Lake Ōhia farmer Tony Schluter has been known to pray for rain, but earlier this week he was praying that it would go away.

He recorded 255mm of rain on 21 days last month, for a five-month total of 1141mm on 83 days, not counting the well over 100mm that fell over the first four days of this month.

"We usually get to that sort of figure by September or October," he said.

"It's the wettest first five months of the year I've seen in the 26 years that I've been keeping records. It's 181mm more than the previous record for those five months in 2003, and there's still a lot of winter and spring to go yet."

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The Northland Age recorded 151.5mm on 18 days in Kaitāia last month, compared with the 88-year average of 130.2mm on 17 days, taking the five-month total to 775.9mm on 80 days.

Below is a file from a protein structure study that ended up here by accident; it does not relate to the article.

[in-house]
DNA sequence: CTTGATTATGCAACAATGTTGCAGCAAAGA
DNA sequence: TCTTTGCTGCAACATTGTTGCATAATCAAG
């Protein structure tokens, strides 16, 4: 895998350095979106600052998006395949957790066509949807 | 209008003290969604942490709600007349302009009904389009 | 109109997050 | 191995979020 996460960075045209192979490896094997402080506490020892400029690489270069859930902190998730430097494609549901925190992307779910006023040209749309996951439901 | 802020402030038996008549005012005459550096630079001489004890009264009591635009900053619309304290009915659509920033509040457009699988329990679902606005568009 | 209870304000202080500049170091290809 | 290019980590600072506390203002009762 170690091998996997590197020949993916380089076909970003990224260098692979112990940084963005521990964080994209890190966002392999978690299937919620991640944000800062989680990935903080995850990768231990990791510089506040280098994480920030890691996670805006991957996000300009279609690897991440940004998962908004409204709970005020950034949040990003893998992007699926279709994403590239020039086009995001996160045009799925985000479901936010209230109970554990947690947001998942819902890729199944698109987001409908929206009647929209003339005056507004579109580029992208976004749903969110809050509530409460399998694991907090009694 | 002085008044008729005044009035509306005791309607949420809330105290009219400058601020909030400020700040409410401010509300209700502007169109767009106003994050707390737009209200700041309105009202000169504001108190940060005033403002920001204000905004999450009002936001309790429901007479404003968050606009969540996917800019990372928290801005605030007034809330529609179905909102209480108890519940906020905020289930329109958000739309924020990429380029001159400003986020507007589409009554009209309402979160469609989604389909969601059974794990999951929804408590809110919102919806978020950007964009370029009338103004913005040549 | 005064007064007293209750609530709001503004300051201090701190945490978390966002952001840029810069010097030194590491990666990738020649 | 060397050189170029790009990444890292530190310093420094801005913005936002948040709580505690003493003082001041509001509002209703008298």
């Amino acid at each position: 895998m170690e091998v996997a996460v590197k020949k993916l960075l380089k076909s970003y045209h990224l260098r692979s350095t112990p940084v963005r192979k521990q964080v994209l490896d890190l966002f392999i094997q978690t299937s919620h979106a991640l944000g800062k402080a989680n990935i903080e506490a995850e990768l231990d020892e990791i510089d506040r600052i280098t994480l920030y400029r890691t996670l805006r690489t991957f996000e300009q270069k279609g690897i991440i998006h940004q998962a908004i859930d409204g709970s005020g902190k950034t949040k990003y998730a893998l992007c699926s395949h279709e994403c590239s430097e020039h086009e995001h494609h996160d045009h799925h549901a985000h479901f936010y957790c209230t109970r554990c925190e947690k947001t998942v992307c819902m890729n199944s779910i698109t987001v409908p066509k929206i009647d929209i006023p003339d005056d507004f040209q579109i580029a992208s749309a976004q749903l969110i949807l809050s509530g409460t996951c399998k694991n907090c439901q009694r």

That was still behind the 805.6mm that fell on 61 days over the same period last year, but well up on the average of 502.8mm on 61 days.

The three months of autumn delivered 434.1mm on 52 days in Kaitāia, considerably drier than autumn last year, when 573.4mm fell on 45 days. The average in Kaitāia is 315.1mm on 41 days, with the extremes recorded in 1946 (593mm) and 1958 (139mm).

Meanwhile Cape Reinga recorded its fourth-lowest daily maximum temperature (13.3 degrees Celsius), and Kaikohe its third-lowest daily minimum (3.3 degrees), which was also its third-lowest for autumn.

Cape Reinga recorded its fourth-highest mean minimum air temperature for autumn (15.3 degrees), and its second-highest daily minimum air temperature (20.1 degrees) for the season.

NIWA's expectations for Northland for the next three months are near average temperatures, higher than average rainfall, soil moisture and river flows.